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Mask mandates lifted amid plummeting COVID-19 numbers

Mask mandates lifted amid plummeting COVID-19 numbers

New COVID-19 cases and hospitalizations are falling toward the lowest levels seen since the pandemic took root. 

As of May 16, only 815 North Carolinians were hospitalized with COVID-19, 252 of those were in the ICU. The past week is the first time since September the daily hospitalization figure has dipped below 850. 

Meanwhile, new COVID-19 cases in North Carolina rolled in at 688 May 17, the second time in a week that number has hit the lowest level since 610 new cases were reported Oct. 4, 2020. Macon County did not report any new cases May 11-17, with only two in Swain and five in Jackson during that same time period. Haywood came in significantly higher, at 28. 

Health officials work to boost vaccinations 

The drastic decline in cases comes as vaccinations continue to slow, with 39.2 percent of people in Haywood, Jackson, Swain and Macon counties having received at least one dose as of May 17 — up just 0.4 percent from May 11 and a couple percentage points lower than the 41 percent partially vaccinated statewide. 

That rate could pick up some in the coming weeks, though, after the May 13 authorization of the Pfizer-BioNTech vaccine for youth 12 and older. Previously, no vaccines were approved for people younger than 16. 

“Having a vaccine for our younger teens brings us that much closer to being able to end the pandemic,” N.C. Department of Health and Human Services Secretary Dr. Mandy K. Cohen said in a press release. “By getting more teens vaccinated they are protecting themselves from the impact of COVID, and they are protecting their families and their communities by stopping the spread of the virus.”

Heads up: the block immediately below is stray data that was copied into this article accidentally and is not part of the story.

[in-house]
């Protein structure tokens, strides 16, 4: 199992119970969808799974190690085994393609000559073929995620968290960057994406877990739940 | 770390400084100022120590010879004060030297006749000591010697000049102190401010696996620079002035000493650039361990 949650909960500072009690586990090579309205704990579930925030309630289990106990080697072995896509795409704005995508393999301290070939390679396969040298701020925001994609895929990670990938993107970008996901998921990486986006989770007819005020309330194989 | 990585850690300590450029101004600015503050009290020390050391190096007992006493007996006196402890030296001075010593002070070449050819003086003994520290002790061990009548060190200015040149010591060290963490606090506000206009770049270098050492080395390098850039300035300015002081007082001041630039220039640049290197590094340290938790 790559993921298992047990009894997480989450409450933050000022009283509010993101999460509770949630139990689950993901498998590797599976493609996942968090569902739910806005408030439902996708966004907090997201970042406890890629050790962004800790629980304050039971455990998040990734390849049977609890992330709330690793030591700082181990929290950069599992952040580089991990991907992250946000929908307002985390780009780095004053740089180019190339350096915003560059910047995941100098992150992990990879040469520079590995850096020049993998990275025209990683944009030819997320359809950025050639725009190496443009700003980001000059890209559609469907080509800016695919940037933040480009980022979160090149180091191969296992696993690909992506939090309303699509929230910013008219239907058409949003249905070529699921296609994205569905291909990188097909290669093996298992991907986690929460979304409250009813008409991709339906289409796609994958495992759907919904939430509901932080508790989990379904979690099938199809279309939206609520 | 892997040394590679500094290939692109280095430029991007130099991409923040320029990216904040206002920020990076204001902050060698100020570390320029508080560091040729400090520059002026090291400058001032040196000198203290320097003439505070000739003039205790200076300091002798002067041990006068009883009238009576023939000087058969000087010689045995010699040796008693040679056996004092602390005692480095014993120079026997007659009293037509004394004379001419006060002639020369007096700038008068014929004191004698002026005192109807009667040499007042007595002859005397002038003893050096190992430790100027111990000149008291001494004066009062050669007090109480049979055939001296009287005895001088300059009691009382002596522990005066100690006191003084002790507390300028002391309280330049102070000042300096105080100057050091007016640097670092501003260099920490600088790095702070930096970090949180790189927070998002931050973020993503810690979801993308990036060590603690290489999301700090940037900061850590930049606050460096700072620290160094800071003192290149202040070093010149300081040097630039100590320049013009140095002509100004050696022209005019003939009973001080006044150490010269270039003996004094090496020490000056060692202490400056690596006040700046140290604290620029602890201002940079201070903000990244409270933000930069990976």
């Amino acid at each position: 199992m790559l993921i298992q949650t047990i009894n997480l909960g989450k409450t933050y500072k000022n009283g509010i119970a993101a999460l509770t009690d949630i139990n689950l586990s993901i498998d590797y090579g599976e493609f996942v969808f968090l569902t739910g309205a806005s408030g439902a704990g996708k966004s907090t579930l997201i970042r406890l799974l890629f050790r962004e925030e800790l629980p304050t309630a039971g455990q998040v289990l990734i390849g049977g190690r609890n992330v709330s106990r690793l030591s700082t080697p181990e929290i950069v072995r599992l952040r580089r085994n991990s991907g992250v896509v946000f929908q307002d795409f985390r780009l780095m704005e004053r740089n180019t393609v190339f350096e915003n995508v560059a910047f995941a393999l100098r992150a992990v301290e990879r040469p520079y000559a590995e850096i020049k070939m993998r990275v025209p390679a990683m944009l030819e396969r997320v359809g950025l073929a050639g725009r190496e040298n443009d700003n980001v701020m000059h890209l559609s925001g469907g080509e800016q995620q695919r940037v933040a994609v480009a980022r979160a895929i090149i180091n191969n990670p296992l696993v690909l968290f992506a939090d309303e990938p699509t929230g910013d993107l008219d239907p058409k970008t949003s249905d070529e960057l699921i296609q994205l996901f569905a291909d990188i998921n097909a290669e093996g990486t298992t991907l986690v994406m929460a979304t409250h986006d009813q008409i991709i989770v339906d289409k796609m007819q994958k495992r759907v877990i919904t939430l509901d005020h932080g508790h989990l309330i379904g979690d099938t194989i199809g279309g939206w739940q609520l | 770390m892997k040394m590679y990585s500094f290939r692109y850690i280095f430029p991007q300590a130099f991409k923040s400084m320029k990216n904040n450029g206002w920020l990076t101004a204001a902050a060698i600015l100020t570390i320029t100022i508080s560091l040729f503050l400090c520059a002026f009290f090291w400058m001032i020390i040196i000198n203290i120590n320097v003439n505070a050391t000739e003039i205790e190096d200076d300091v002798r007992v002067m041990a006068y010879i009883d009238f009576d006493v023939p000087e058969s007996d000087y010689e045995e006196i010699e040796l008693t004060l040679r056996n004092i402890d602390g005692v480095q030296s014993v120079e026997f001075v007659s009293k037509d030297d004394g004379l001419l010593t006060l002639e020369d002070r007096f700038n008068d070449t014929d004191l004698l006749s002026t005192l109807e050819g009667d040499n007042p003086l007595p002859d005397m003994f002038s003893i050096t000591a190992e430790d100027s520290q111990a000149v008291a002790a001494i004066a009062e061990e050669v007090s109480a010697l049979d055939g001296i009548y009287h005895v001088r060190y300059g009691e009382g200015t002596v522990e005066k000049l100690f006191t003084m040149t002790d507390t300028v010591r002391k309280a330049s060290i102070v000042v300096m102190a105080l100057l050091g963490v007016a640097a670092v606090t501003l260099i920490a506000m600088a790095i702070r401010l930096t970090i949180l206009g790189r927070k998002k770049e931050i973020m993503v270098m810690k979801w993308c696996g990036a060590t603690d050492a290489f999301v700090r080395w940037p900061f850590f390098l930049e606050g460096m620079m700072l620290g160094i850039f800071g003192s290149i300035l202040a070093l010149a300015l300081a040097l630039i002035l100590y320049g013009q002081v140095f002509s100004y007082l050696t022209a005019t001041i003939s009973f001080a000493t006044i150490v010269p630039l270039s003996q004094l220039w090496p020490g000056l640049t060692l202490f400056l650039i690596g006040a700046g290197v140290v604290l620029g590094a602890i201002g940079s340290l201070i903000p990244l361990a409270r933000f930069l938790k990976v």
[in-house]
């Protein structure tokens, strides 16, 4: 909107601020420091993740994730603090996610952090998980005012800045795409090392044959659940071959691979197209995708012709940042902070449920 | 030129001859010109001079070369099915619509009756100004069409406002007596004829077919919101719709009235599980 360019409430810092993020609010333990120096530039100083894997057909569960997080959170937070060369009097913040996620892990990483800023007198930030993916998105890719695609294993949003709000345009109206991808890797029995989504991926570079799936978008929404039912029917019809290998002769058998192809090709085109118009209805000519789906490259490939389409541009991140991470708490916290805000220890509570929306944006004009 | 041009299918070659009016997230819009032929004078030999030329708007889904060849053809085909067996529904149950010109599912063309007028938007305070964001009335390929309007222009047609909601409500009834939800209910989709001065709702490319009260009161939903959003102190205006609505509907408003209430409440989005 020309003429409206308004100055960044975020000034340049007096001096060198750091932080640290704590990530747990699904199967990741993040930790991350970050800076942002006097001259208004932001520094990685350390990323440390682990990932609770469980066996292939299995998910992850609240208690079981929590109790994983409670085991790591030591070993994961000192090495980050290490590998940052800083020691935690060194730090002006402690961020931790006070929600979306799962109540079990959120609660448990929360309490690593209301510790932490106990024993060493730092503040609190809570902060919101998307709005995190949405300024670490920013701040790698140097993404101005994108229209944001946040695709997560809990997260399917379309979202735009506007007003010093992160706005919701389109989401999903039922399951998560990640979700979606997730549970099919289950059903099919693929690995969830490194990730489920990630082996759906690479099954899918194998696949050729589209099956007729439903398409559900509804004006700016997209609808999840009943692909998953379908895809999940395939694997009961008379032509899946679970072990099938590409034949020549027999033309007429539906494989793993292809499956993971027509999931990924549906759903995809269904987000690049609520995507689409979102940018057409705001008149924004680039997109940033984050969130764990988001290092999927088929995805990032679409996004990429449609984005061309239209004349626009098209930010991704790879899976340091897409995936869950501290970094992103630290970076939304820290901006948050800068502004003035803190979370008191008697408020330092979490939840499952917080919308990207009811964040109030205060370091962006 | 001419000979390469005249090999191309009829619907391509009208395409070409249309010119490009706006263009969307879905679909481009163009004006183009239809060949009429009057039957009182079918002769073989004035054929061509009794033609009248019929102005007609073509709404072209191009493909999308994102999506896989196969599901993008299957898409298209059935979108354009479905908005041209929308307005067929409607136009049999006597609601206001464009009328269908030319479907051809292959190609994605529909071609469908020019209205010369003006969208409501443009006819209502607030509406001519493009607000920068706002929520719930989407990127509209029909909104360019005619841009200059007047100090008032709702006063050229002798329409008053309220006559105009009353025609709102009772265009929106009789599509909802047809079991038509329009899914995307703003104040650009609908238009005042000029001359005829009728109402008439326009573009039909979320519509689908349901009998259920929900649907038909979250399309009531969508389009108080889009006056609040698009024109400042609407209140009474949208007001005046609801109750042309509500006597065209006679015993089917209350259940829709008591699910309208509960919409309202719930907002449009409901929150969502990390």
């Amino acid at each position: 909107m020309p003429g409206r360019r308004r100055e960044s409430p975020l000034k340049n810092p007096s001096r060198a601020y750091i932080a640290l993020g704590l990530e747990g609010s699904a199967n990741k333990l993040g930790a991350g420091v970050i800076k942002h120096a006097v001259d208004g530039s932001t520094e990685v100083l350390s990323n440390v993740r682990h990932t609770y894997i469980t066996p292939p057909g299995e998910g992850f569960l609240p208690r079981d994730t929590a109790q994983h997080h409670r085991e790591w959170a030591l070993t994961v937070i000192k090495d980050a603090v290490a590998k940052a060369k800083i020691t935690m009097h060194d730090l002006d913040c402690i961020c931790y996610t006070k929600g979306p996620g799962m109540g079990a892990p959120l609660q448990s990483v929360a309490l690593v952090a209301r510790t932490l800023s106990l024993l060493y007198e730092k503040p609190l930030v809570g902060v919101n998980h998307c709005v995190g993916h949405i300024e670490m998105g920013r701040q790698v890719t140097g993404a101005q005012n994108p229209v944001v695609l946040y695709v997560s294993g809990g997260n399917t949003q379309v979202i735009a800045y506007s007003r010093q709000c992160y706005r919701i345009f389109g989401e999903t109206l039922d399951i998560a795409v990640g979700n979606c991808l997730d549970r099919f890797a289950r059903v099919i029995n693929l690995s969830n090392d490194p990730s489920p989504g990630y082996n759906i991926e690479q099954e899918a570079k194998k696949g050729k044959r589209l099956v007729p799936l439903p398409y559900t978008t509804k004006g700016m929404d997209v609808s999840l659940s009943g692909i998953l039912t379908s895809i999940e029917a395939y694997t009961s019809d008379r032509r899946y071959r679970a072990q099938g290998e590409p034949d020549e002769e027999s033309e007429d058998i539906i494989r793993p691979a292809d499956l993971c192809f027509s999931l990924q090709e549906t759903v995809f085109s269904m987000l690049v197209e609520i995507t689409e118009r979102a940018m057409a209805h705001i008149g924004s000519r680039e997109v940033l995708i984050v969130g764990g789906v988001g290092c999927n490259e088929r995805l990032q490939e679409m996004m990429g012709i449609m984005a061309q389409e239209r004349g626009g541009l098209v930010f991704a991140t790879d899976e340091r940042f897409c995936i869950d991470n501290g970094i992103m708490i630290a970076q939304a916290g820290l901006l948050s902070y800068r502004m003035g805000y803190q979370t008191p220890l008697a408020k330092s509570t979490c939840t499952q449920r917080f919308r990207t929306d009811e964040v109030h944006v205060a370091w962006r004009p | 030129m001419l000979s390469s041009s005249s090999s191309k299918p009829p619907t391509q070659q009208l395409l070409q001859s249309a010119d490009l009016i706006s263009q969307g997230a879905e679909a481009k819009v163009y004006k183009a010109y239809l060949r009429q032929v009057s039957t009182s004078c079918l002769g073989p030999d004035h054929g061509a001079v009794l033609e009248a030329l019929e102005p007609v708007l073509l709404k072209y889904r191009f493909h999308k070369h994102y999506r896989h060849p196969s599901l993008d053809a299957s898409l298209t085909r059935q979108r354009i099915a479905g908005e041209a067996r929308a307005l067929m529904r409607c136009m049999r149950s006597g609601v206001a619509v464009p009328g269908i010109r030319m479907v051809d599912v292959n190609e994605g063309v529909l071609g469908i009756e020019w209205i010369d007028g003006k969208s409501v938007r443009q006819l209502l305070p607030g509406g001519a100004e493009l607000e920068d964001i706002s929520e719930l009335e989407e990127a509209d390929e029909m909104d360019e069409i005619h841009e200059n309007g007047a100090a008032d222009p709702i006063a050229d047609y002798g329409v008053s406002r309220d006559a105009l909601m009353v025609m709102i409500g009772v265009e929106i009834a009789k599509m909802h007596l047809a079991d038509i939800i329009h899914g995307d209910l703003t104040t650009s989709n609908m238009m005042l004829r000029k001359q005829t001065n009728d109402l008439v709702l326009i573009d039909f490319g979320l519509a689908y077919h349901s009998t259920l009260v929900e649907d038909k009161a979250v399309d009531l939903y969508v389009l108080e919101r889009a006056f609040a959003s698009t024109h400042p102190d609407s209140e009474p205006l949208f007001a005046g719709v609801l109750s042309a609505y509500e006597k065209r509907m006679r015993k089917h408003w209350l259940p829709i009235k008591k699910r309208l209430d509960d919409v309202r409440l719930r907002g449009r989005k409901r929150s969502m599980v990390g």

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Haywood County Health and Human Services is partnering with Haywood Community College to host a vaccine clinic for teens 12-18 and their families, 11 a.m. to 5 p.m. Wednesday, May 19, on the HCC campus. The mobile clinic will offer the Pfizer vaccine on a drive-up basis, with no appointment necessary, though students under 18 will need parent or guardian consent to get vaccinated. 

Going forward, HCHHS will offer the Pfizer vaccine on a walk-in basis. Western Carolina University is administering vaccine to people 12 and up as well, with appointments available on Mondays, Wednesdays, Thursdays, Fridays and Saturdays. Some Walgreens locations offer it too. 

However, due to the Pfizer vaccine’s more stringent storage requirements as compared to other COVID-19 vaccines, many vaccine providers are not able to offer it at this time, including public health departments in Swain and Jackson counties. These vaccine providers have ample supplies of other vaccines, however. 

Even as health departments and vaccine providers work to reach this new population approved for vaccination, they’re also making an effort to reach members of the community who have long been eligible for vaccination but have thus far elected not to receive one. 

“We continue to remind the community that we are here and have vaccine available,” said Haywood County Health Director Sarah Henderson. “We are doing community outreach with local churches and congregate living situations as well as offering the vaccine five days a week on a walk-in basis.”